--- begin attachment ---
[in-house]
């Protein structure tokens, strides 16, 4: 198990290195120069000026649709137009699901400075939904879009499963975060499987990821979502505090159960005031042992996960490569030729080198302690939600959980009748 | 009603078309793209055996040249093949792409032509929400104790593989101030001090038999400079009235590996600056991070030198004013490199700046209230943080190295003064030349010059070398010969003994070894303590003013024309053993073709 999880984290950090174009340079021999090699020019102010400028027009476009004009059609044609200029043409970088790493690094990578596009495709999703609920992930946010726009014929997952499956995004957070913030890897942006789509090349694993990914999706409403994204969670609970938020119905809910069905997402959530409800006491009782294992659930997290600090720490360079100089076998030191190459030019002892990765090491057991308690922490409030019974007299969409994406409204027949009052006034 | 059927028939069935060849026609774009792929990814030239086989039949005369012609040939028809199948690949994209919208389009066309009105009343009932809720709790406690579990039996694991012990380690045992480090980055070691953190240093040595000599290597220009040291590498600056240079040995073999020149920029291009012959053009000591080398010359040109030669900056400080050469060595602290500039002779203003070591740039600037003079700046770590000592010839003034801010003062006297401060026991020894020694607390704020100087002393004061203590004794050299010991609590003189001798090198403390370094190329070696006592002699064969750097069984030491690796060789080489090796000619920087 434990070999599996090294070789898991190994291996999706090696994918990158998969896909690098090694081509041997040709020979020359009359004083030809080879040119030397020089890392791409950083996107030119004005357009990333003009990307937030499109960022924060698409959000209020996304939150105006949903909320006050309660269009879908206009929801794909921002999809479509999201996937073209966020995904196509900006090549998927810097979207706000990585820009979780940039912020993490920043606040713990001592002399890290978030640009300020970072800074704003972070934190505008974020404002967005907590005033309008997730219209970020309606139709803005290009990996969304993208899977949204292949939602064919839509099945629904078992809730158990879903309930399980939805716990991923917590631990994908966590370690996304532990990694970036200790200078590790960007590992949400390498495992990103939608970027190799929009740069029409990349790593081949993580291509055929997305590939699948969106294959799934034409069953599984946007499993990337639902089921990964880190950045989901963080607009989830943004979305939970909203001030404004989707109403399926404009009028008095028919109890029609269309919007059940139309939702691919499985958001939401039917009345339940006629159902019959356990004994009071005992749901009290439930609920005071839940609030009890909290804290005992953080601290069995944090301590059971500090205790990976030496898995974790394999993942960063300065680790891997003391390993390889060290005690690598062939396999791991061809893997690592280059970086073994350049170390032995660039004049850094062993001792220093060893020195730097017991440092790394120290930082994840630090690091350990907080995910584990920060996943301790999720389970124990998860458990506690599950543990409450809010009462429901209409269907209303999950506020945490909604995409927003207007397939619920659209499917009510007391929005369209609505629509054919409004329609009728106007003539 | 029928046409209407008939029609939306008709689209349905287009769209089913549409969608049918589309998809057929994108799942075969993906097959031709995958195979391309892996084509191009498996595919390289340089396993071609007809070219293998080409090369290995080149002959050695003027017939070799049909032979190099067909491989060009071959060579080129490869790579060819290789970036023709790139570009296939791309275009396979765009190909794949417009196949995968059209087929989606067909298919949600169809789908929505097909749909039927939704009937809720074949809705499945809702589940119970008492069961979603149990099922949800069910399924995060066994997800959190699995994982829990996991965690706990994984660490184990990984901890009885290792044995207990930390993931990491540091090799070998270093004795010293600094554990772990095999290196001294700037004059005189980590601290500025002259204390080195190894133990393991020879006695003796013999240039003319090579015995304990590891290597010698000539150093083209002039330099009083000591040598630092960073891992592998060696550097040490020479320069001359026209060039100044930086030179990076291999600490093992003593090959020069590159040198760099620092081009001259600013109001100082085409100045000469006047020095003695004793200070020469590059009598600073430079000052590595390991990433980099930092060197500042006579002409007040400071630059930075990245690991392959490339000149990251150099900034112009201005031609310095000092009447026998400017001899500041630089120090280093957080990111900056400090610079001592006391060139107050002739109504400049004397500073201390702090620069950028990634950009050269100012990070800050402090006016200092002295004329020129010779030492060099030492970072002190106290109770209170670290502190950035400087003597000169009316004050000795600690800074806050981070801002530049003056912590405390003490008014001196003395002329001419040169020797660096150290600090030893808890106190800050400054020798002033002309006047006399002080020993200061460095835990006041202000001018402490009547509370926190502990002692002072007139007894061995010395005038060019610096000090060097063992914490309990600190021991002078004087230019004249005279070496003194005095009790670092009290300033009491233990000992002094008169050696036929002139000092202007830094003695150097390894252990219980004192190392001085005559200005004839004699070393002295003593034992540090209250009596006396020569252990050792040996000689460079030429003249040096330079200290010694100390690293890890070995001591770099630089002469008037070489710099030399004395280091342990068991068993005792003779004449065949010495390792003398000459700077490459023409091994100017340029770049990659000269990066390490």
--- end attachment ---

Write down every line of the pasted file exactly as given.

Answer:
[in-house]
């Protein structure tokens, strides 16, 4: 198990290195120069000026649709137009699901400075939904879009499963975060499987990821979502505090159960005031042992996960490569030729080198302690939600959980009748 | 009603078309793209055996040249093949792409032509929400104790593989101030001090038999400079009235590996600056991070030198004013490199700046209230943080190295003064030349010059070398010969003994070894303590003013024309053993073709 999880984290950090174009340079021999090699020019102010400028027009476009004009059609044609200029043409970088790493690094990578596009495709999703609920992930946010726009014929997952499956995004957070913030890897942006789509090349694993990914999706409403994204969670609970938020119905809910069905997402959530409800006491009782294992659930997290600090720490360079100089076998030191190459030019002892990765090491057991308690922490409030019974007299969409994406409204027949009052006034 | 059927028939069935060849026609774009792929990814030239086989039949005369012609040939028809199948690949994209919208389009066309009105009343009932809720709790406690579990039996694991012990380690045992480090980055070691953190240093040595000599290597220009040291590498600056240079040995073999020149920029291009012959053009000591080398010359040109030669900056400080050469060595602290500039002779203003070591740039600037003079700046770590000592010839003034801010003062006297401060026991020894020694607390704020100087002393004061203590004794050299010991609590003189001798090198403390370094190329070696006592002699064969750097069984030491690796060789080489090796000619920087 434990070999599996090294070789898991190994291996999706090696994918990158998969896909690098090694081509041997040709020979020359009359004083030809080879040119030397020089890392791409950083996107030119004005357009990333003009990307937030499109960022924060698409959000209020996304939150105006949903909320006050309660269009879908206009929801794909921002999809479509999201996937073209966020995904196509900006090549998927810097979207706000990585820009979780940039912020993490920043606040713990001592002399890290978030640009300020970072800074704003972070934190505008974020404002967005907590005033309008997730219209970020309606139709803005290009990996969304993208899977949204292949939602064919839509099945629904078992809730158990879903309930399980939805716990991923917590631990994908966590370690996304532990990694970036200790200078590790960007590992949400390498495992990103939608970027190799929009740069029409990349790593081949993580291509055929997305590939699948969106294959799934034409069953599984946007499993990337639902089921990964880190950045989901963080607009989830943004979305939970909203001030404004989707109403399926404009009028008095028919109890029609269309919007059940139309939702691919499985958001939401039917009345339940006629159902019959356990004994009071005992749901009290439930609920005071839940609030009890909290804290005992953080601290069995944090301590059971500090205790990976030496898995974790394999993942960063300065680790891997003391390993390889060290005690690598062939396999791991061809893997690592280059970086073994350049170390032995660039004049850094062993001792220093060893020195730097017991440092790394120290930082994840630090690091350990907080995910584990920060996943301790999720389970124990998860458990506690599950543990409450809010009462429901209409269907209303999950506020945490909604995409927003207007397939619920659209499917009510007391929005369209609505629509054919409004329609009728106007003539 | 029928046409209407008939029609939306008709689209349905287009769209089913549409969608049918589309998809057929994108799942075969993906097959031709995958195979391309892996084509191009498996595919390289340089396993071609007809070219293998080409090369290995080149002959050695003027017939070799049909032979190099067909491989060009071959060579080129490869790579060819290789970036023709790139570009296939791309275009396979765009190909794949417009196949995968059209087929989606067909298919949600169809789908929505097909749909039927939704009937809720074949809705499945809702589940119970008492069961979603149990099922949800069910399924995060066994997800959190699995994982829990996991965690706990994984660490184990990984901890009885290792044995207990930390993931990491540091090799070998270093004795010293600094554990772990095999290196001294700037004059005189980590601290500025002259204390080195190894133990393991020879006695003796013999240039003319090579015995304990590891290597010698000539150093083209002039330099009083000591040598630092960073891992592998060696550097040490020479320069001359026209060039100044930086030179990076291999600490093992003593090959020069590159040198760099620092081009001259600013109001100082085409100045000469006047020095003695004793200070020469590059009598600073430079000052590595390991990433980099930092060197500042006579002409007040400071630059930075990245690991392959490339000149990251150099900034112009201005031609310095000092009447026998400017001899500041630089120090280093957080990111900056400090610079001592006391060139107050002739109504400049004397500073201390702090620069950028990634950009050269100012990070800050402090006016200092002295004329020129010779030492060099030492970072002190106290109770209170670290502190950035400087003597000169009316004050000795600690800074806050981070801002530049003056912590405390003490008014001196003395002329001419040169020797660096150290600090030893808890106190800050400054020798002033002309006047006399002080020993200061460095835990006041202000001018402490009547509370926190502990002692002072007139007894061995010395005038060019610096000090060097063992914490309990600190021991002078004087230019004249005279070496003194005095009790670092009290300033009491233990000992002094008169050696036929002139000092202007830094003695150097390894252990219980004192190392001085005559200005004839004699070393002295003593034992540090209250009596006396020569252990050792040996000689460079030429003249040096330079200290010694100390690293890890070995001591770099630089002469008037070489710099030399004395280091342990068991068993005792003779004449065949010495390792003398000459700077490459023409091994100017340029770049990659000269990066390490």